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Schlottman reading more than putts these days

by Jay Allred

By David Droschak

Ben Schlottman’s remarkable freshman year at Auburn in 2015 didn’t come without consequences. The SEC freshman of the year was rolling along in record-setting fashion, but looking back now the former Forsyth Country Day star really didn’t know why he was piling up sub-par round after sub-par round against excellent college competition.

“I didn’t understand how my golf swing worked, what I needed to do to fix the main problems I had,” Schlottman said on the heels of his runaway victory in this summer’s 118th Men’s North & South Amateur Championship at Pinehurst Resort. “Every golfer has natural tendencies and just over the years a lot of us practice the wrong way, and it gets ingrained in us. I didn’t understand how to fix my bad tendencies and I was just skilled enough to hit it decently my freshman year and have a good short game. But then when you lose confidence and don’t know what to turn to it can spiral in a downward direction really fast, which it did.”

Over this next two years of college golf, Schlottman became just another player, nothing special that would lead you to believe he would have a pro future.

“Coming out of North Carolina you are a big fish in a small pond and when you go to Auburn you realize just how good everybody is,” he said.

Yearning to regain his winning formula as he watched his stroke average continue to climb, Schlottman turned to his Auburn coach for help, any help.

“When I was really struggling I asked coach (Nick) Clinard if he had any recommendations, and he gave me a few book recommendations that I started reading,” Schlottman said. “When you read mental coach books they quote other people so it leads you down a rabbit hole where you just end up reading a lot of other books.”

Near the end of his junior season and on into his senior year Schlottman began to read more and understand he needed to rotate his hips and that the mental side of the game was as important or maybe more important than his immense physical tools.

“I have worked incredibly hard in college on my mental game,” he said. “I know it has paid off and will continue to pay off. I like to read a lot about great athletes and how they think and how they perform. Actually LeBron James had a real interesting quote in the Eastern Conference Finals, saying ‘I want everyone to know I love playing basketball and I love doing this, and no matter the outcome I’m going to enjoy this game.’ That’s kind of the way I think on the golf course.”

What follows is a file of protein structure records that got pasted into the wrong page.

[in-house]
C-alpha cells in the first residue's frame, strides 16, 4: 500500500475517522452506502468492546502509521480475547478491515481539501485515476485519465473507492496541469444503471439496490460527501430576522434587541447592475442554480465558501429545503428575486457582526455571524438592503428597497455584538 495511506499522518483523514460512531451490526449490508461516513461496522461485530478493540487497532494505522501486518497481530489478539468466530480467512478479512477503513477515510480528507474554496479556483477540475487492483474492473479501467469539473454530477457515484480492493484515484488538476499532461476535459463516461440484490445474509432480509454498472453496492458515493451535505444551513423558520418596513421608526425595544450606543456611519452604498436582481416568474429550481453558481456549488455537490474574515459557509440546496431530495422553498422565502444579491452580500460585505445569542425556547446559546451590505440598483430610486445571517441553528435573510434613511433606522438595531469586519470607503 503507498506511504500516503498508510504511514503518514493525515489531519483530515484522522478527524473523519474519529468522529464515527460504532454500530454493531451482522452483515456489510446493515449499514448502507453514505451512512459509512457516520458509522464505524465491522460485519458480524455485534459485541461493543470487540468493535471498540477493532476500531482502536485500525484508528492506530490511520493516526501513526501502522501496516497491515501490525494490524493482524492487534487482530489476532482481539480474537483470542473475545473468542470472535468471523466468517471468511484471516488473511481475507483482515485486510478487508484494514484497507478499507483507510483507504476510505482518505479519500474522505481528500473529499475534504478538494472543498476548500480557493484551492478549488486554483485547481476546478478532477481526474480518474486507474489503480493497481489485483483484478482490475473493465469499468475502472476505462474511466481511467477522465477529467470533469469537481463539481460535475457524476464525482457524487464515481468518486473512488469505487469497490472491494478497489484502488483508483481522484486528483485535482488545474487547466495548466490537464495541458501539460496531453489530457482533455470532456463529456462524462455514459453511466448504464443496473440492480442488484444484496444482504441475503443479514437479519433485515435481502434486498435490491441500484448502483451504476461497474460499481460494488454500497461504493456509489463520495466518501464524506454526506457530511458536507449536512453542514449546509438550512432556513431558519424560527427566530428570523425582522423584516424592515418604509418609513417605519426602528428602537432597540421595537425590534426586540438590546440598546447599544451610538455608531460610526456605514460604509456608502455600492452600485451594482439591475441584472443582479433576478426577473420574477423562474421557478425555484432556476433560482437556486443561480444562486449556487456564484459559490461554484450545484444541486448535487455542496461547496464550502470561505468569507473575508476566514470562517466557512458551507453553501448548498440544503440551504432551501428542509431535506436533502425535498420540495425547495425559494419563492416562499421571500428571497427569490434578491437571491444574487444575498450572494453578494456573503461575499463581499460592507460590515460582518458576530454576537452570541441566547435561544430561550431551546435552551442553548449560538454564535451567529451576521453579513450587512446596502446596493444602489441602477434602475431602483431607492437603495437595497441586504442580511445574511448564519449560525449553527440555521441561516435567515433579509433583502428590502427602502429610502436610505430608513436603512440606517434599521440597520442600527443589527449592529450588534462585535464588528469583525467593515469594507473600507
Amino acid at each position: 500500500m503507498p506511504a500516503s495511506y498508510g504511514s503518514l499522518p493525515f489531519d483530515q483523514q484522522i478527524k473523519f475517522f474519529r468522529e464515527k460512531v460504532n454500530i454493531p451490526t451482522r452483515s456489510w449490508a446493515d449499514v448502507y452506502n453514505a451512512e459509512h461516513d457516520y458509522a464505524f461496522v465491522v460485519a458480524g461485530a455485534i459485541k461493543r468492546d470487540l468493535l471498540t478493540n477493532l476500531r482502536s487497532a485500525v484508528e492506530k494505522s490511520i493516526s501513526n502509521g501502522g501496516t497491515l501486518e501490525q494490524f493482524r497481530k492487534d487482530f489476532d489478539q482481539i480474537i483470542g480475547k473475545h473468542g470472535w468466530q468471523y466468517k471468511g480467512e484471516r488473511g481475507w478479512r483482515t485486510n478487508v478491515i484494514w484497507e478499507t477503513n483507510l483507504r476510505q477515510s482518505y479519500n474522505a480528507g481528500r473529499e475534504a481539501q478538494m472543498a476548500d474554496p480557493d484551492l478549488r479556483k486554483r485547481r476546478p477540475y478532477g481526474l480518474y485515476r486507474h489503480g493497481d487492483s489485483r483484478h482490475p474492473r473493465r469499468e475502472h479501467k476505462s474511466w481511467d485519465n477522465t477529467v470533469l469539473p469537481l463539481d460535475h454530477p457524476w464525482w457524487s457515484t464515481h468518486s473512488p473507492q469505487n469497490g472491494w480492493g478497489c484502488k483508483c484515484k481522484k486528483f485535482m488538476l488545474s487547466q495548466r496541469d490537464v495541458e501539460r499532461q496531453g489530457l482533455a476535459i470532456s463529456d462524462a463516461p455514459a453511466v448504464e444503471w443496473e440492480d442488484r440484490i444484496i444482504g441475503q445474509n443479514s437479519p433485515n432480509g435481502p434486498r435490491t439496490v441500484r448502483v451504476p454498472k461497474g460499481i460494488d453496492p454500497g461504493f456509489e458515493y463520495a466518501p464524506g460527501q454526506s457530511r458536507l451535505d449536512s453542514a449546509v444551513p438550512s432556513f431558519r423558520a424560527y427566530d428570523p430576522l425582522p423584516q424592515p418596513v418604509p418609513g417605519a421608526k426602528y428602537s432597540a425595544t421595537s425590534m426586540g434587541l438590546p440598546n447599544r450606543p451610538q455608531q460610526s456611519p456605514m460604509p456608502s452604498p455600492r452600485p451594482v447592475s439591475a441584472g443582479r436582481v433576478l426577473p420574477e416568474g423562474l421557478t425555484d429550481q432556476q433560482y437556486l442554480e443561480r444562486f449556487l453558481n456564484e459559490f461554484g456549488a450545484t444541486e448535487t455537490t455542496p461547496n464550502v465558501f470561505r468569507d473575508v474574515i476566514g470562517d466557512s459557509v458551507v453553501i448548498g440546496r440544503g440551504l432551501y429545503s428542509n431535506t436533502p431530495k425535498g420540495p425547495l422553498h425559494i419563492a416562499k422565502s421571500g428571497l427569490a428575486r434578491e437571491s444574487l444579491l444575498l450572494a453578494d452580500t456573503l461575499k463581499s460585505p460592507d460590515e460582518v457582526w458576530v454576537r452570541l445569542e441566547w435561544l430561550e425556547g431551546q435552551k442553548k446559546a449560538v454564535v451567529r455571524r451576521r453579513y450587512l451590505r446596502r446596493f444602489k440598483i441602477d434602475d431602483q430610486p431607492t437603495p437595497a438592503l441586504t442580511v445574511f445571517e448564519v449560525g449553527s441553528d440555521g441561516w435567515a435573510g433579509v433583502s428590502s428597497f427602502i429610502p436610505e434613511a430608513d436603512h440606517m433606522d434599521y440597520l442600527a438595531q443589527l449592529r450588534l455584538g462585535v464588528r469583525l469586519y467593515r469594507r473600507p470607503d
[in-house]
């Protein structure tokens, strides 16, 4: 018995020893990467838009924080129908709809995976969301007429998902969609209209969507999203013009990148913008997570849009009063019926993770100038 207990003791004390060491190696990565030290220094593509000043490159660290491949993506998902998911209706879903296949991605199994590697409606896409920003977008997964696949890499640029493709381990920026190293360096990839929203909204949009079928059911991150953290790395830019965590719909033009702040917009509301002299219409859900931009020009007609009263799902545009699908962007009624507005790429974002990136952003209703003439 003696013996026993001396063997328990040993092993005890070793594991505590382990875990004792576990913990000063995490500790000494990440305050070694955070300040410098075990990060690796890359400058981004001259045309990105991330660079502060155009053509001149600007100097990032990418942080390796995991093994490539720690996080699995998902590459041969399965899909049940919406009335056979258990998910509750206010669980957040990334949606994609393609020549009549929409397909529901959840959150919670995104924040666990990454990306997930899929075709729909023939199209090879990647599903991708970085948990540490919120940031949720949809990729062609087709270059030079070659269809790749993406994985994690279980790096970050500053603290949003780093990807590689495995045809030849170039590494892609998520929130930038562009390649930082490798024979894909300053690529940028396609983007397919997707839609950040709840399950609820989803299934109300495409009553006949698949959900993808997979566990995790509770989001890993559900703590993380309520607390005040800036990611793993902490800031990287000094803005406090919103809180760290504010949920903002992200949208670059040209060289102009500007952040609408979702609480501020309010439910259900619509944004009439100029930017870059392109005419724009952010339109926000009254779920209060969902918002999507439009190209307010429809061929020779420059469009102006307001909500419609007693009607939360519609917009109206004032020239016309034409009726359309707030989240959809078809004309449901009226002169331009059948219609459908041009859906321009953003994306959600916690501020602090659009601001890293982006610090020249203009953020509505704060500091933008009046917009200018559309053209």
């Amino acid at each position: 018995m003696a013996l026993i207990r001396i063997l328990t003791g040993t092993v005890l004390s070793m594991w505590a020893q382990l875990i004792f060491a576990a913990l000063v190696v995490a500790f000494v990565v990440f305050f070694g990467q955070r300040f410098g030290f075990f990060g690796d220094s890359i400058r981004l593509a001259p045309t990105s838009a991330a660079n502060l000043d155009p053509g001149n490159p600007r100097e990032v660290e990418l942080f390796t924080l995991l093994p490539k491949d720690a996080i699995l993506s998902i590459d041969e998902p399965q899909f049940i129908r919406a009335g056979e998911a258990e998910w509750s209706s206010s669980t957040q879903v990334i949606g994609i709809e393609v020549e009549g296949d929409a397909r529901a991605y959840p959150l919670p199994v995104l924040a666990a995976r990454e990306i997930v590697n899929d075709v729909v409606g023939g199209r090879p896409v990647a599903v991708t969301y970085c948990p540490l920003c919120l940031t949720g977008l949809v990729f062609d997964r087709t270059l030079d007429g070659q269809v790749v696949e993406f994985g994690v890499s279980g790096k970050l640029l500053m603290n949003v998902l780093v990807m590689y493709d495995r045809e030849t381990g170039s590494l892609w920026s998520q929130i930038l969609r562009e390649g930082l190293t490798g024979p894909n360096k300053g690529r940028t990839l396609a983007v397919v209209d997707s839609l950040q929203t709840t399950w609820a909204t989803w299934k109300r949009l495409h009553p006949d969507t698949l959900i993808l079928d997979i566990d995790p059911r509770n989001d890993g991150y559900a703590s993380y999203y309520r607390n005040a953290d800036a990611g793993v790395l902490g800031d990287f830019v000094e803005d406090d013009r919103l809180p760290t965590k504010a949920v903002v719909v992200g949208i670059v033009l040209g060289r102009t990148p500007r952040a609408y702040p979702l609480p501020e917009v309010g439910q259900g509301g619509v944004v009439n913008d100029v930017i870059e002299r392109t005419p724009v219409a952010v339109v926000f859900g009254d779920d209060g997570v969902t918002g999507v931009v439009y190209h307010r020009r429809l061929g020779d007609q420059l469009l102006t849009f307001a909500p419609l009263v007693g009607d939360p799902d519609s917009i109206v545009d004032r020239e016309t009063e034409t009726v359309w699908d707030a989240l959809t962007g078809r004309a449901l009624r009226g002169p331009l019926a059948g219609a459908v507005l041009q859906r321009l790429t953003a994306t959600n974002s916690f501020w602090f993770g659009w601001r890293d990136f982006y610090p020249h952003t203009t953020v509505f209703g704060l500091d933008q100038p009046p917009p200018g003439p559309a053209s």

Pro golf is back on the radar now for Schlottman, whose talent already includes a career-low 59.

In addition to winning the prestigious North & South title, Schlottman’s summer schedule includes the Porter Cup, the Western Amateur, the Canadian Amateur, the U.S. Amateur and then Q-School.

“I am ready to go, it’s just another tournament and it’s going to be my first pro event so it will be a blast,” Schlottman said of the PGA Tour qualifying school experience. “I know the nerves will be up but I’ve trained so much that it’s just another golf tournament that you’re trying to go out and win.

“Nowadays you don’t play golf just to be an amateur golfer. You want to be a great pro golfer and I’ve always dreamed of that and I look forward to the opportunity to make that come true.”

Schlottman grew up at Oak Valley Golf Club in Advance, taking lessons for 11 years from award-winning teacher Anne Marie Goslak, who knew from the age of 7 that her young pupil had star power.

“The odd thing is I’ve had three dreams over the years – all the same one,” she said. “One was when he was 7, one when he was 13 and one before he left for college that he was going to play at Augusta and that he was going to win the Masters. They were very, very graphic dreams that I could see in my head.

“He is just God-gifted and it was a thrill to work with him that long,” Goslak added. “It’s certainly heartbreaking to lose a kid when he goes to college and opts to work with someone else but 11 years is a pretty good run. And I believe he’s just destined to do great things. And I still believe the dream and vision I saw and I will be celebrating one day when he wins The Masters and puts the green jacket on. You heard it here first.”

Goslak is not surprised that Schlottman rebounded from a few rough patches in college.

“He’s a gamer,” she said. “He’s mentally tough and when we used to work together on match play it was amazing how he just always found a way to win. When I met Ben it was clear he was really special individual and was a true talent.”

Schlottman still credits Goslak with his desire to excel.

“She kind of ignited the spark in me and pointed me in the right direction, and from there I just had a passion for golf,” he said. “I remember starting to play when I could walk. My parents said I was walking around the house with a soup ladle and a ping pong ball hitting balls around in the back room.”

And for now, Schlottman wants to enjoy his final summer months as an amateur golfer and not get too far ahead of himself.

“I don’t really believe in goals, I’m just trying to get better in each event leading up to Q-School,” he said. “The courses in amateur golf are so vastly different that it is good to see what you need to work on moving forward.”

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